Astronomical Instrumentation

Introduction

This 13-week seminar-style course is designed to provide students and researchers with an introduction and overview of the different types of instruments that are used at major ground-based astronomical observatories and on NASA/ESA/JAXA spacecraft roaming throughout the solar system. Today, scientific instruments exist that allow study of the solar system, Milky Way Galaxy, and larger universe across the entire range of the electromagnetic spectrum from gamma rays to radio waves. 

Course Goals and Prerequisites

The primary goal for this course is for students to have a broad introduction and exposure to the scientific instruments that are used at large astronomical observatories and on planetary spacecraft missions. By the end of the course, students should be able to select the appropriate instruments for the study of a particular object, such as the Sun, Jupiter, or an asteroid; understand the basic designs and operations of the instruments; and understand the data products produced and how that data helps to address related scientific questions. 

This course does not have a formal prerequisite, but students are encouraged to have successfully completed Observational Astronomy before taking this course. 

Course Objectives

Students will read and discuss material (textbook + research papers) that provide detailed descriptions of the operation of each instrument, the data that is produced, and the type of science that is facilitated with each instrument. Examples include:

  • Visible, infrared, and X-ray imagers.

  • Magnetographs and magnetograms.

  • Different types of spectrographs.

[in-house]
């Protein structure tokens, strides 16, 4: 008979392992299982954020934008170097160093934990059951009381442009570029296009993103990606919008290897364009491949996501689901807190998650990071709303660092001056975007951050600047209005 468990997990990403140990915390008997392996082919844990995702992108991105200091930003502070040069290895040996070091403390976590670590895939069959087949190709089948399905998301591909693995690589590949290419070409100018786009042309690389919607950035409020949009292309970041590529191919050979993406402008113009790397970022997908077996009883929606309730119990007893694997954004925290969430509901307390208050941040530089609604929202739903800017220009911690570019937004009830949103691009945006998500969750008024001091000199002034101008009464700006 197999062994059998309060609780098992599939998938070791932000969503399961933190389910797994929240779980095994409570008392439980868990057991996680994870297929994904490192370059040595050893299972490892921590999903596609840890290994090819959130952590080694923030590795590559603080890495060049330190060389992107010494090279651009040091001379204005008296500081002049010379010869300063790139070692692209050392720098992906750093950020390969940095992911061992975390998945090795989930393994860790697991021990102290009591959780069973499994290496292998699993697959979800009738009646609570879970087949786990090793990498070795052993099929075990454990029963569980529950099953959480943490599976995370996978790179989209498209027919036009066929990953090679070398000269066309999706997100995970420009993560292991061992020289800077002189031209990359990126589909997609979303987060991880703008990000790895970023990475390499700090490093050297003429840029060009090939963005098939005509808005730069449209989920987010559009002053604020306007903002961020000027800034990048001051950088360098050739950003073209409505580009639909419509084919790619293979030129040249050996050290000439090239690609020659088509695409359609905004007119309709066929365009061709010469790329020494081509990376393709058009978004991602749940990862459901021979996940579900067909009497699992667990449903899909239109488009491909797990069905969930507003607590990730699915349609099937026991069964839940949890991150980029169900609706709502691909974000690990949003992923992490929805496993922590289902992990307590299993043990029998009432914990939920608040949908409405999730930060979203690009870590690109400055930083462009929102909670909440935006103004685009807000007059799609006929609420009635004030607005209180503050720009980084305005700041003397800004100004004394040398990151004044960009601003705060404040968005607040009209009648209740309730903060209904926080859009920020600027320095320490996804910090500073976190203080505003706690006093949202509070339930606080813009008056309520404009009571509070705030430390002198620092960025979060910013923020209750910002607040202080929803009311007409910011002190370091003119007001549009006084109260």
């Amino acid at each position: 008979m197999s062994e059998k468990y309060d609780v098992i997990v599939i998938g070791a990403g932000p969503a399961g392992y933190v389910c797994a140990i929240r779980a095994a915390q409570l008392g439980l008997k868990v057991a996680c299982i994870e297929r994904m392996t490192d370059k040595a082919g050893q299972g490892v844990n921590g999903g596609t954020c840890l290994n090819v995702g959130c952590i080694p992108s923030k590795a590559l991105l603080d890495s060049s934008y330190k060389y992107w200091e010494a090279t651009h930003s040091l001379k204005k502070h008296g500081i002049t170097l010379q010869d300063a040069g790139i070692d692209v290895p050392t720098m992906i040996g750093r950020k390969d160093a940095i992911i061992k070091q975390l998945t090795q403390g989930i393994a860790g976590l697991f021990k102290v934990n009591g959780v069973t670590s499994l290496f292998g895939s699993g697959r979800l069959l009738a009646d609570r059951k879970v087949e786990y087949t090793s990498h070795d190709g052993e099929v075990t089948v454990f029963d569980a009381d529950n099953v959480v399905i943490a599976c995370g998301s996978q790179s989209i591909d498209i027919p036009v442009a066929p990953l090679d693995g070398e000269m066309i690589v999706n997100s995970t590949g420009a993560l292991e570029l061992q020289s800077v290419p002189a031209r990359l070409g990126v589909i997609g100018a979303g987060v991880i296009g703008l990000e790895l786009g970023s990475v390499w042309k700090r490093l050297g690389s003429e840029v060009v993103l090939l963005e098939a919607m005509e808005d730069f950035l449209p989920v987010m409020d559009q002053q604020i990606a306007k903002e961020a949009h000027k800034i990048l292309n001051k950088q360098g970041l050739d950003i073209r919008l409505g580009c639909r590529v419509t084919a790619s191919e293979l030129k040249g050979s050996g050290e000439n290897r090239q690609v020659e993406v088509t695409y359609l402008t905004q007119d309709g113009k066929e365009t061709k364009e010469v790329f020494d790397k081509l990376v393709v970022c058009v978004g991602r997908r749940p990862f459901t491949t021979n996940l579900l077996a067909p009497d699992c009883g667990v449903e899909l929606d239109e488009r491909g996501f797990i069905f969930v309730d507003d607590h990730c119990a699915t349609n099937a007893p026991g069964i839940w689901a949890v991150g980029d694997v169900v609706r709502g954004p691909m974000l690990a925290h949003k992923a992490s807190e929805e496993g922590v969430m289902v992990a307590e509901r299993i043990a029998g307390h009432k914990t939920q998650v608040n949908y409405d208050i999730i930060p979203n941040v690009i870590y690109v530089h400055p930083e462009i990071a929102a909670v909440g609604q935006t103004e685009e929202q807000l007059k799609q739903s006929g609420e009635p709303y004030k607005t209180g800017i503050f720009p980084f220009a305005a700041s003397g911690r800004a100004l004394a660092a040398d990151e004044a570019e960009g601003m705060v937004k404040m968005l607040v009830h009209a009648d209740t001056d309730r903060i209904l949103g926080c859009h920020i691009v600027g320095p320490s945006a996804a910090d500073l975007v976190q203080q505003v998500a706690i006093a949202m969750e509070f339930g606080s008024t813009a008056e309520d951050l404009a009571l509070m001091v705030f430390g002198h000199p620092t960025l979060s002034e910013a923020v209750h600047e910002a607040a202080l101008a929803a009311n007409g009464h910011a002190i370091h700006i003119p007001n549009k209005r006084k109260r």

• Planetary rover instrumentation.

  • Detectors such as CCDs and infrared arrays.

Sample Syllabus

The course syllabus and weekly schedule will be as follows:​

  • Week 1: Introduction to the course, history and overview of electronic imaging.

  • Week 2: Introduction to detectors, CCD cameras and their characteristics.

  • Week 3: CCD camera, hardware, performance, calibration, and optimization.

  • Week 4: Continuation of the discussion of CCD cameras.

  • Week 5: Infrared arrays.

  • Week 6: Ultraviolet, X-ray, and Gamma Ray imaging.

  • Week 7: Introduction to spectroscopy.

  • Week 8: Review papers of representative spacecraft spectrographs.

  • Week 9: Review papers of representative spacecraft imagers.

  • Week 10: Review papers of representative Mars rover instrumentation.

  • Week 11: Review papers of representative astrophysics spacecraft instruments.

  • Week 12: Review papers of representative heliophysics spacecraft instruments.

  • Week 13: Final Examination. 

What is provided: PowerPoint presentations, instrument PDF research papers, dedicated instructor, weekly chat sessions.

What students provide: Their self-motivation, purchase of the textbook, and a desire to learn. 

Textbooks

The textbooks and course material for this course include the following:

  • Electronic Imaging In Astronomy: Detectors and Instrumentation (Springer Praxis Books), Ian S. McLean, ISBN-10: 3540765824, ISBN-13: 978-3540765820. See this book on Amazon

  • PDF articles of various types of spacecraft and astronomical instrumentation (provided).

Course Offerings

Astronomical Instrumentation will be offered on the following dates:

  • Dates to be announced

Institute for Student Astronomical Research (InStAR)
Rachel Freed

Email: r.freed2010@gmail.com   Phone: 707-326-8310

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